Is a Woman the Next CPO of Your Procurement Organization?

Women in Procurement

Gender diversity in the c-suite doesn’t just benefit women, it significantly contributes to a company’s bottom line. Yet the gender gap looms large in many corporations and specifically in the supply chain and procurement industry.

We discussed this issue yesterday in our initial coverage of the Gender Equality in the C-Suite and Board Room symposium, which took place in Chicago this week. One message from the conference was clear: diversity pays — it leads to better financial returns, better performance, investor interest, innovation and a better company reputation.

Yet according to a study by SCM World, just 22 women have top supply chain executive positions at supply chain related Fortune 500 firms. Additionally, when SCM surveyed 147 supply chain executives in 2013, nearly all respondents agreed the skillsets women bring to companies are advantageous for supply chain management. Research shows women are better at multitasking as well as motivating and leveraging teams to complete tasks, for instance.

Asking ‘Why?’

So how does the supply chain industry improve on gender diversity? Sometimes, it simply starts with a conversation. At Tuesday’s conference, Drianne Benner, CFA, managing director of Appomattox Advisory Inc. and director of New York Society of Securities Analysts, said companies may think they are progressive yet do not have women representation in leadership roles. As a client or possible investor, asking that company if it has considered hiring women for senior positions can spark change, she said.

While Drianne was speaking from an investor perspective, this idea can translate to other industries. If your company does not have women in leadership roles, or they are not represented at all within the procurement organization, perhaps you need to ask, “Why?”

Tackling Biases and Social Norms

The procurement industry does not have a lack of supply of female professionals. Another poll by SCM World of 56 universities around the globe found 37% of students in supply chain programs were female. These universities also reported an increase in female enrollments over the past five years. But why are these women not making it to top CPO spots?

Adena Friedman, president of Nasdaq OMX and the sole female on the company’s executive team, said at the conference on Tuesday there is a “pyramid” problem. At the bottom of the pyramid are a bunch of women entering the workforce in a variety of industries. These women have the skills and education necessary to do their jobs. However, somewhere in the middle of their careers, the pyramid begins to form and only a small group of these women make it to the top. This can be due to a number of issues, including work-life balances, social norms and even hidden biases within a firm.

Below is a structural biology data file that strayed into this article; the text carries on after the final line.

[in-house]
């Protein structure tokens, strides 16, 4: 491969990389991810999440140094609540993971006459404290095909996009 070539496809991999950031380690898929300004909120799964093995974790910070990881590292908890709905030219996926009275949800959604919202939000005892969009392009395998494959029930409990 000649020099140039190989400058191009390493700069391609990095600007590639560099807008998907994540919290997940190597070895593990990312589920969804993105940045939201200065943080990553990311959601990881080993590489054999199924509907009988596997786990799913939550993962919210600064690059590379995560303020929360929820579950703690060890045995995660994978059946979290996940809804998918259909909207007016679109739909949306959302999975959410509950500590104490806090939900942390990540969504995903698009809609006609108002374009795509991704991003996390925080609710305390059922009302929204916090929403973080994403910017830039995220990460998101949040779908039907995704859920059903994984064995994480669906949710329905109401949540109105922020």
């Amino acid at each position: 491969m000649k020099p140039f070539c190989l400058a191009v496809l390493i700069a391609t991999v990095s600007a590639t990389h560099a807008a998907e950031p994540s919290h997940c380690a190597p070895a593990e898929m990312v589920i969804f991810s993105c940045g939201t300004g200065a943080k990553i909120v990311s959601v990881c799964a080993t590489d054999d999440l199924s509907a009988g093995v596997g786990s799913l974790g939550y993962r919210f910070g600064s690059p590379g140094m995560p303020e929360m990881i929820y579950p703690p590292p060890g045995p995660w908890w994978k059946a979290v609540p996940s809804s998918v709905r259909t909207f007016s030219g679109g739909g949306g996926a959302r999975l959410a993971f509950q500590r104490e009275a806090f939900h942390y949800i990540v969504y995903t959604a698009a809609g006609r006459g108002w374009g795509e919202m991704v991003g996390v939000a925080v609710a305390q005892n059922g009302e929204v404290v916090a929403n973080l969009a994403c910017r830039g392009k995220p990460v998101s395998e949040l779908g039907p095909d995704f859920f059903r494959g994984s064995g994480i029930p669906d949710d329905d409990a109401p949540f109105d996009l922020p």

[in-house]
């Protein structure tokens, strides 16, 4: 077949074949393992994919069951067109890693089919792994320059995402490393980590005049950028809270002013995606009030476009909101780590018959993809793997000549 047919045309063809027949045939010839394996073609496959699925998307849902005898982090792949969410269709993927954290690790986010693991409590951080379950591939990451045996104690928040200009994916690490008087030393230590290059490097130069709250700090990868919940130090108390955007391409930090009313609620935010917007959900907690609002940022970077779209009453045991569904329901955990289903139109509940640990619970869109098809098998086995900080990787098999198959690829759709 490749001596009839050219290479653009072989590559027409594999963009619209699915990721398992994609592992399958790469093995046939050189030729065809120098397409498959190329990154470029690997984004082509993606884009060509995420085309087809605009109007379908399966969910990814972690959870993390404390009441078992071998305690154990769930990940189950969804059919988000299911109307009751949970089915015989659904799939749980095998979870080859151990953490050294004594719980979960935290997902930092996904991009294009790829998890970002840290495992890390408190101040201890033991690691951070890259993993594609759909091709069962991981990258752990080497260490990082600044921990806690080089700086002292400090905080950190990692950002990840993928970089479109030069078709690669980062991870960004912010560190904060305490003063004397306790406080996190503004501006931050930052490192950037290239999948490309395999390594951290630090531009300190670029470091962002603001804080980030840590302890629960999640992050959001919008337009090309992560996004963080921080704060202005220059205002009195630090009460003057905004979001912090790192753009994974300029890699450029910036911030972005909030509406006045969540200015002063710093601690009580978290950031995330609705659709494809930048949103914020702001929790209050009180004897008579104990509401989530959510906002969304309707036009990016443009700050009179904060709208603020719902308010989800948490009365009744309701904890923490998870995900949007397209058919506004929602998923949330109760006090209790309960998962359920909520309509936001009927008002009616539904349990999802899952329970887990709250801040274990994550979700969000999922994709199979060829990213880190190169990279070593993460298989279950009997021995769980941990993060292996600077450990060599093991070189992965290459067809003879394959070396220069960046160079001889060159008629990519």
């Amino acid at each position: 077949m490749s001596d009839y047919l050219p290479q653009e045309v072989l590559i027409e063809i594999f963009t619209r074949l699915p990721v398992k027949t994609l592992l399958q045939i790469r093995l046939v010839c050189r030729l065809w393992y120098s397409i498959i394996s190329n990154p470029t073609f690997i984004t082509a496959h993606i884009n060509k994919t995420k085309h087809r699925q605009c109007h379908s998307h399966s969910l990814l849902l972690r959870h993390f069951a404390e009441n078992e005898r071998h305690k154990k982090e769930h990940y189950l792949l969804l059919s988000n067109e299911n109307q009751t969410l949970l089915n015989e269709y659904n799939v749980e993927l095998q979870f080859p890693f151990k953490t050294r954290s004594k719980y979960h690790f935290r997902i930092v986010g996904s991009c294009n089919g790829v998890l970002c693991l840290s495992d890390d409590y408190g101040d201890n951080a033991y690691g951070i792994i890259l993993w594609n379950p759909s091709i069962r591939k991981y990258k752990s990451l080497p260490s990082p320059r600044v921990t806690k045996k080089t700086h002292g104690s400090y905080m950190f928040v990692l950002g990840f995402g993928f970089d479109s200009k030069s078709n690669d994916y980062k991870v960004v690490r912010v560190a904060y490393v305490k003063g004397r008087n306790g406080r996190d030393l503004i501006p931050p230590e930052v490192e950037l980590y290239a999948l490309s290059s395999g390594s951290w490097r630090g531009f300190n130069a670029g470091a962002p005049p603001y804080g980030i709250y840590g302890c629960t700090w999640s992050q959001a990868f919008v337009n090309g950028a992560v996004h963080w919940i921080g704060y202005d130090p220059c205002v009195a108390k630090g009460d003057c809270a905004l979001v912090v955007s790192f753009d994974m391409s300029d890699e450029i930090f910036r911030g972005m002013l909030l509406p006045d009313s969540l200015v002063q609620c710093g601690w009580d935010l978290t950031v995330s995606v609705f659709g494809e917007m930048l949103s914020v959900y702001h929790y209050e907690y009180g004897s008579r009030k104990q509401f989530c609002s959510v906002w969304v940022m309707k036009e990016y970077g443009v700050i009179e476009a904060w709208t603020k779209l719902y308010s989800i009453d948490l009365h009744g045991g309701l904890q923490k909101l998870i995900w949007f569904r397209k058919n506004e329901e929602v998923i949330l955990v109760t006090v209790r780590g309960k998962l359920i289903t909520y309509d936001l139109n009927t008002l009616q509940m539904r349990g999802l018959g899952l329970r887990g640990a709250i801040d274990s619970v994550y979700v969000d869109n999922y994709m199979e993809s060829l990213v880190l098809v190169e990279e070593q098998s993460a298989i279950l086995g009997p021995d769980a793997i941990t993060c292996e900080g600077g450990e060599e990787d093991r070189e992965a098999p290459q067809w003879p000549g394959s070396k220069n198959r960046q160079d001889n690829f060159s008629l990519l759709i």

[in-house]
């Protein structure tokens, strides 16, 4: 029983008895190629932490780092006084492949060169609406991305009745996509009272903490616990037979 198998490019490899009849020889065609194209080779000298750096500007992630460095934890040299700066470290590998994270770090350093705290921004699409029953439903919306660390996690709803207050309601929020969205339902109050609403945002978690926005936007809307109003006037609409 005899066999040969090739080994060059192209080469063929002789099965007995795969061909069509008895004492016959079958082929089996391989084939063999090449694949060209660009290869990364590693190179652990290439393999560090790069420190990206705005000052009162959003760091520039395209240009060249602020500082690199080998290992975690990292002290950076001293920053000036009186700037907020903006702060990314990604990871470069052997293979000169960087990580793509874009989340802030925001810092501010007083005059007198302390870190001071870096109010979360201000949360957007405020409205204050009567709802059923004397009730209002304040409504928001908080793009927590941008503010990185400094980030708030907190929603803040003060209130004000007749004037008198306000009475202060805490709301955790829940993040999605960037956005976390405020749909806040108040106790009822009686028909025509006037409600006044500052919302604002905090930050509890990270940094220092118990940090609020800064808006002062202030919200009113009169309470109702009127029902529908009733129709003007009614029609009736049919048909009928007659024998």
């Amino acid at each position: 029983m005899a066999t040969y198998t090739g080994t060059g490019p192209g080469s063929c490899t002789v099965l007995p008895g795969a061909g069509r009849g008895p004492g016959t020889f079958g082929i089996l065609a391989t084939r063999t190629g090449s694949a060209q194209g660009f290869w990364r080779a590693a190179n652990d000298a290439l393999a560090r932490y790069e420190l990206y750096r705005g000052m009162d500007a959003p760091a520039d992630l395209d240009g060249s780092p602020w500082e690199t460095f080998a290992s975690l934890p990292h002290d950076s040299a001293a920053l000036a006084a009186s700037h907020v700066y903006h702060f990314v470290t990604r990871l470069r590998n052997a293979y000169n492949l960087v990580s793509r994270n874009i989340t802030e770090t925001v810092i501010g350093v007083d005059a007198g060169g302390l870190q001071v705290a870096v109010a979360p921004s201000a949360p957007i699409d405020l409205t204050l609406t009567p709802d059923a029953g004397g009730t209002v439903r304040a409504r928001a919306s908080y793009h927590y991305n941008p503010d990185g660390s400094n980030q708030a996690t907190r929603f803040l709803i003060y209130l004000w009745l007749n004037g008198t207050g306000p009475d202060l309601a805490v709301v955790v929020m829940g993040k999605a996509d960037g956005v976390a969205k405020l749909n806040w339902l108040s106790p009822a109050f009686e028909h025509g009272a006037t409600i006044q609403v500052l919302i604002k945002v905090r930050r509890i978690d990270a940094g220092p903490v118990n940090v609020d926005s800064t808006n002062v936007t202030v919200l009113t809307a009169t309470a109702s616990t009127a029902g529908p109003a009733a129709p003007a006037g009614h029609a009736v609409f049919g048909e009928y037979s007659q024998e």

Bill Proudman, cofounder of White Men as Full Diversity Partners, a diversity consulting firm, talked about this bias at the event as well. He specifically pointed to the cover of The Harvard Business Review this month, which features the question, “What Makes a Great Leader?” over a picture of a white man. This feeds into the belief that executive teams are made up of only older, fit white men.

Yet the benefits of gender diversity are clear. The companies that acknowledge this are those that continue to outperform their peers. Kurt Summers, treasurer for the city of Chicago, argued just that at the event this week. Having more voicesat the table that represent shareholders, customers and stakeholders “means a better company,” he said. And, frankly, the fact that we are still having this conversation and trying to prove this point in 2015 is “embarrassing,” he said.

The city of Chicago hired its first female chief investment officer this year — a milestone Kurt said should not have taken this long to meet. Will 2015 be the year your procurement organization puts a female in the CPO role? We would love to hear your thoughts on this topic and hear from the women in the procurement and supply chain industry. Please reach out!

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